Don’t just consider the home itself. Consider location too. Do you want a shorter commute? Do you want to be in a good school district? Do you want to be within walking distance of a downtown area? Do you care about crime rates?
Think about your future. If you plan on living in the home for a few years, what will happen in that time? Will your family grow? Will you take on a new job or hobby? Will you be getting roommates? Will you ever get used to having to climb stairs?
As you ask yourself these types of questions, make a list of must-haves (your needs), your nice-to-haves (wants) and your absolutely-nots (deal breakers).
10. Find Your Home
Once you know how much home you can afford and the type of home you need, you can start the process of finding your new home. Have a conversation with your agent about the type of home you want, need, and can afford. Give them your max budget, provide your list of must-haves and deal breakers and put them to work. On your own time, you can look through online listings within your price range. You can use filters on the site to narrow your search down even more. For example, if you want at least two bedrooms, you can filter out one-bedroom homes. Don’t limit yourself too much, though. If you think a four-bedroom home will be out of your price range, don’t automatically filter these homes out just yet. You may be able to find some hidden gems at the right price.
Send your real estate agent links to any listings that you love. It will give them a better idea of what you’re looking for. They can also set up a time to walk you through the ones you found online. Even if you think you found the perfect home, view it in person before making an offer.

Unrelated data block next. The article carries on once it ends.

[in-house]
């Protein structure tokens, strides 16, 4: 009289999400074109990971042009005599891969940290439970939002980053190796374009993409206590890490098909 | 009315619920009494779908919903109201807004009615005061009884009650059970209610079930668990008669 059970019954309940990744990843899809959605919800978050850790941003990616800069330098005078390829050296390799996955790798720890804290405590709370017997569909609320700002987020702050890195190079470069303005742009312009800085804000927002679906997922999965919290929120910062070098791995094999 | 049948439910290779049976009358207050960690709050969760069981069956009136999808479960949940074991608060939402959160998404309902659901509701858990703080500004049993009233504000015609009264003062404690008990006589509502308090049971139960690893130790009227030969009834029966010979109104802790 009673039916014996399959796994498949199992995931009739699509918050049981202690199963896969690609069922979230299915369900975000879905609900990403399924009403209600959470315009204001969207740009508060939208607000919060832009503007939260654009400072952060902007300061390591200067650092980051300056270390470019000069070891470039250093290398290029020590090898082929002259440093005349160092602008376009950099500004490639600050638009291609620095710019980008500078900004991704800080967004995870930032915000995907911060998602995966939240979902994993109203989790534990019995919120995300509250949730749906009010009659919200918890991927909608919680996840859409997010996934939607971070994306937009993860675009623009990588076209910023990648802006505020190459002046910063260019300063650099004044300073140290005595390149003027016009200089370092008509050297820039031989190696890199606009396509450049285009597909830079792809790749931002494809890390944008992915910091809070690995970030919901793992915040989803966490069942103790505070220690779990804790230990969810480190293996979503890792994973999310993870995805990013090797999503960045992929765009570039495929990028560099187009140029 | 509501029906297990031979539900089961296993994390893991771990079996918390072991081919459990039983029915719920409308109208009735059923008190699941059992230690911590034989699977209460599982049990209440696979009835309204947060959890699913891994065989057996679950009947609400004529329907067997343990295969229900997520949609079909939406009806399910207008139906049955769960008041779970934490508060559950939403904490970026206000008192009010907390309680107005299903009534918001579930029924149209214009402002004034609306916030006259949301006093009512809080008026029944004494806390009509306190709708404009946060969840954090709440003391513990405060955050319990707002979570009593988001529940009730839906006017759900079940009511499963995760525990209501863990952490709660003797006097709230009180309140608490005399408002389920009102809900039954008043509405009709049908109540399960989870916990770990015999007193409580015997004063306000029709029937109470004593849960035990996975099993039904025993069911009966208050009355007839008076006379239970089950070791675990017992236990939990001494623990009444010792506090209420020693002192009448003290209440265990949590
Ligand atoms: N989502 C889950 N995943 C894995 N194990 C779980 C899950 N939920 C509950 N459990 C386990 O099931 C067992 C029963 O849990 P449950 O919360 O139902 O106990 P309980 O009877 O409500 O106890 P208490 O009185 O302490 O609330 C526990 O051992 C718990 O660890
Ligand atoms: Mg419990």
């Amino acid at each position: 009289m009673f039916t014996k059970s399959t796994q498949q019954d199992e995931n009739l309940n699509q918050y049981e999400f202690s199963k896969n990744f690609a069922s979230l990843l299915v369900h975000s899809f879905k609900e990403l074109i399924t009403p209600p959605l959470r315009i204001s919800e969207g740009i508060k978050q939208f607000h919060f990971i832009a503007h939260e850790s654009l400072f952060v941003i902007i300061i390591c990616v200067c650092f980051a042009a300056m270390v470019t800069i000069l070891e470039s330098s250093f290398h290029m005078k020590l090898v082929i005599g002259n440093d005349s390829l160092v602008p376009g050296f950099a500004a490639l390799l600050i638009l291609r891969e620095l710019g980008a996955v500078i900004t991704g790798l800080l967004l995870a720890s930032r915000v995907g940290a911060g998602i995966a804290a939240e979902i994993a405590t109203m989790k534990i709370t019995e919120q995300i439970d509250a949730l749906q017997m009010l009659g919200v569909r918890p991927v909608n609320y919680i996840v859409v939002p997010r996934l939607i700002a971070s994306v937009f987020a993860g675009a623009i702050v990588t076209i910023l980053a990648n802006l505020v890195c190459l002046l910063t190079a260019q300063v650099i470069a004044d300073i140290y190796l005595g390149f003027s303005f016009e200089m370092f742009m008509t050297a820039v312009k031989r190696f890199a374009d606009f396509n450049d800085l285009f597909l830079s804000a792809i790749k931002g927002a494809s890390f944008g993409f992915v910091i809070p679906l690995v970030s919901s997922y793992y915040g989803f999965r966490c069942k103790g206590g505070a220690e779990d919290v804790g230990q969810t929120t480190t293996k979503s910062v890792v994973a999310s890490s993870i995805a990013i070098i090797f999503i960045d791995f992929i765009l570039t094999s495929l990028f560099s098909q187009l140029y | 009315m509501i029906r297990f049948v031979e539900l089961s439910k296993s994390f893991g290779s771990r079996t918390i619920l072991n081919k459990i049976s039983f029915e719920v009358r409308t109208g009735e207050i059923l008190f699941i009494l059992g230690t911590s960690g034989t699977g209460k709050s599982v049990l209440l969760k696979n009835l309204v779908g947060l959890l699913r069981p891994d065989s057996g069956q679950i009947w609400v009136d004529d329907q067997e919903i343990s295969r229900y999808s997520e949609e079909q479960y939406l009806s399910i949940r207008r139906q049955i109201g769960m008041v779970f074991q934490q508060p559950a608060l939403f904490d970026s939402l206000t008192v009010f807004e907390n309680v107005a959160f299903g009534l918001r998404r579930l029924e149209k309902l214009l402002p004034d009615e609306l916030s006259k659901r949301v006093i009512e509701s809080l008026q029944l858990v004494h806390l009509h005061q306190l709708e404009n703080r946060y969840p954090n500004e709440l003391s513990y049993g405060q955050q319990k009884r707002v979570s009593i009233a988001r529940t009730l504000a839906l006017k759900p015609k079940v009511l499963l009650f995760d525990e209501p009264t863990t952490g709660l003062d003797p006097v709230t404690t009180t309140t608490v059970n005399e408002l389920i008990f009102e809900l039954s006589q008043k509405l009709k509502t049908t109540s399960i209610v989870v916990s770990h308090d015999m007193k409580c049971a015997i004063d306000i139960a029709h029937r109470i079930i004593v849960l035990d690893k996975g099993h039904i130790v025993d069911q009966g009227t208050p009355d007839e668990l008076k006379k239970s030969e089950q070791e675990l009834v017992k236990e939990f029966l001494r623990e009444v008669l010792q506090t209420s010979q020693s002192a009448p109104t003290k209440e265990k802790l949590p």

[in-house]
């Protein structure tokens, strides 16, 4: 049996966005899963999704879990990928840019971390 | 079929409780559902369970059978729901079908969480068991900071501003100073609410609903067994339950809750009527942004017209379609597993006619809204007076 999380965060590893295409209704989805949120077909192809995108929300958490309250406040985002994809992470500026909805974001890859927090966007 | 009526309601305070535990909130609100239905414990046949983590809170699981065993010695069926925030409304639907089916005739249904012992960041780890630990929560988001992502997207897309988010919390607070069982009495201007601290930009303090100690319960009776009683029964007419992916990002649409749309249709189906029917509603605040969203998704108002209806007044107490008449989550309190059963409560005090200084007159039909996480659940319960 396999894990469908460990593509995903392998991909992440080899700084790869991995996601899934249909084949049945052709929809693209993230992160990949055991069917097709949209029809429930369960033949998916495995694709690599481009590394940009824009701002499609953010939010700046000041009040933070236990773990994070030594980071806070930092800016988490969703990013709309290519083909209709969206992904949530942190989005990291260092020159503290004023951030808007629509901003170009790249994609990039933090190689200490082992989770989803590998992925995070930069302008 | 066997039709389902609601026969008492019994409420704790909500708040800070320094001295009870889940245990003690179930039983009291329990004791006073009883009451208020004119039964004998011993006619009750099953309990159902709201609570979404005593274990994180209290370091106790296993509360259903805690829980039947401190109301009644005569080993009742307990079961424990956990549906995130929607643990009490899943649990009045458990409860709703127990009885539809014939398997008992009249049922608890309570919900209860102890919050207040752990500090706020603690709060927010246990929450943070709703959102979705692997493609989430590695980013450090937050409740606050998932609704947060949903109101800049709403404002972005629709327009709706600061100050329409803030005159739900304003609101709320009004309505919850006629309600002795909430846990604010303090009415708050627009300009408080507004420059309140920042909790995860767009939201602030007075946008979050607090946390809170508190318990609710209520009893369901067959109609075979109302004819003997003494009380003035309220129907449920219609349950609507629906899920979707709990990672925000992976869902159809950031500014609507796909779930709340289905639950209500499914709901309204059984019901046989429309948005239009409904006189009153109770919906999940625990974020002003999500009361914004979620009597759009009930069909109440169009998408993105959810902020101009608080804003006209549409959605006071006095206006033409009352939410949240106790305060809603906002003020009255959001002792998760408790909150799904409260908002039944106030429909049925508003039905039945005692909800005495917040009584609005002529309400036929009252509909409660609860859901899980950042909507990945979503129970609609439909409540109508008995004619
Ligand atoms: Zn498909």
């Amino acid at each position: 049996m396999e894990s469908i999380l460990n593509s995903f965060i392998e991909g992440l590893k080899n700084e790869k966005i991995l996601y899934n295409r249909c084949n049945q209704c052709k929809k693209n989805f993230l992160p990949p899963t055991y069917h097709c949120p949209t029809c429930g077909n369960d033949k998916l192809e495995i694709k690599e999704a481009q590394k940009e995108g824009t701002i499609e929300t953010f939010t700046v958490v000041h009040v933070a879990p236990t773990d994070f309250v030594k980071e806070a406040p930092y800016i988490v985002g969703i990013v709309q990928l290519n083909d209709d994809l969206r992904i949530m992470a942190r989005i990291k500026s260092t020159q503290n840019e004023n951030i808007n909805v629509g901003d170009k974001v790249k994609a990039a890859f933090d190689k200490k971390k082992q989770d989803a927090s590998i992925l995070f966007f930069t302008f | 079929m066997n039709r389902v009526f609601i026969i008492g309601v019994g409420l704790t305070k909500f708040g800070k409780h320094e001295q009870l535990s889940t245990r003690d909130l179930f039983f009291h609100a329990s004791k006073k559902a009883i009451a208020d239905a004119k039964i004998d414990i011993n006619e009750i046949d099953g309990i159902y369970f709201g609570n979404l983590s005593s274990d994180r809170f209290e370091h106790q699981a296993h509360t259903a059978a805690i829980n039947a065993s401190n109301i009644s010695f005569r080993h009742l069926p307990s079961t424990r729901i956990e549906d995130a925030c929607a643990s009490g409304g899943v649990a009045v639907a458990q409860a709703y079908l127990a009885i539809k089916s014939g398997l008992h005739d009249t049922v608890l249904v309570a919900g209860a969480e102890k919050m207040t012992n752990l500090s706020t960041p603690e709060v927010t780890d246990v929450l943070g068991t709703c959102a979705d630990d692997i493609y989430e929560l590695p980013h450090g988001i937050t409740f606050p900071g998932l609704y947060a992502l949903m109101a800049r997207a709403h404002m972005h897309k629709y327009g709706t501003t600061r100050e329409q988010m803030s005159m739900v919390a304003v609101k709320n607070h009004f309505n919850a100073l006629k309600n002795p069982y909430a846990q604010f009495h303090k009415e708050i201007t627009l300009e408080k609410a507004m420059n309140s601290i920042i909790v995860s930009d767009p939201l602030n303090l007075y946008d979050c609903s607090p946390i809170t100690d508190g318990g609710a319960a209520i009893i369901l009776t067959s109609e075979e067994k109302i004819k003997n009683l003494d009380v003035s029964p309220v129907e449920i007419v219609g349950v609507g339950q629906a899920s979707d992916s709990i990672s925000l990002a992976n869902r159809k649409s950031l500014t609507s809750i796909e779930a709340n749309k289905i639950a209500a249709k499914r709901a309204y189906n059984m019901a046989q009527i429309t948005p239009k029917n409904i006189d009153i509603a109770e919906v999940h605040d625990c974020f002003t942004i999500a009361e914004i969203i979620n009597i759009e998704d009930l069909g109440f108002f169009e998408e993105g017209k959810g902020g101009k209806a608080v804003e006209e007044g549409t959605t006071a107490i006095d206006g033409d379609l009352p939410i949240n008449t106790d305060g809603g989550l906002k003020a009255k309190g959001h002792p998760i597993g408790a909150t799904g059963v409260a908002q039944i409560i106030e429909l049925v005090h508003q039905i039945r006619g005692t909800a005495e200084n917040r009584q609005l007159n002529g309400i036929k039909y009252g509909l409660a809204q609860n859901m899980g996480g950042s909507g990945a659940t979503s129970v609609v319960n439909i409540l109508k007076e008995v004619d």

Have you ever bought something online that looked amazing, but when you got it, it didn’t fit or looked completely different from the picture? The same goes for houses. Before buying a home, you should always look at it in person. Walk through each room and see if the home is a good fit, ask questions and get more information. Research red flags to look for and bring your list of deal breakers, so you can do an in-depth review of the home while you’re there.
11. Read Disclosures Carefully And Ask For Clarification
Real estate disclosures will reveal any issue with the home that can have a negative impact on its value or how you’ll experience living in it. Real estate disclosures will better help the buyer make an informed decision on whether to buy it. Disclosures can also protect the seller from being held liable for any issue the buyer encounters after purchasing the home. That’s why it’s important for them to list any and all factors that can cause issues for future homeowners. There are several things a seller must legally include on the disclosures and some that are optional. What’s required and what’s optional will depend on the state. A few common issues you may find listed on a disclosure include: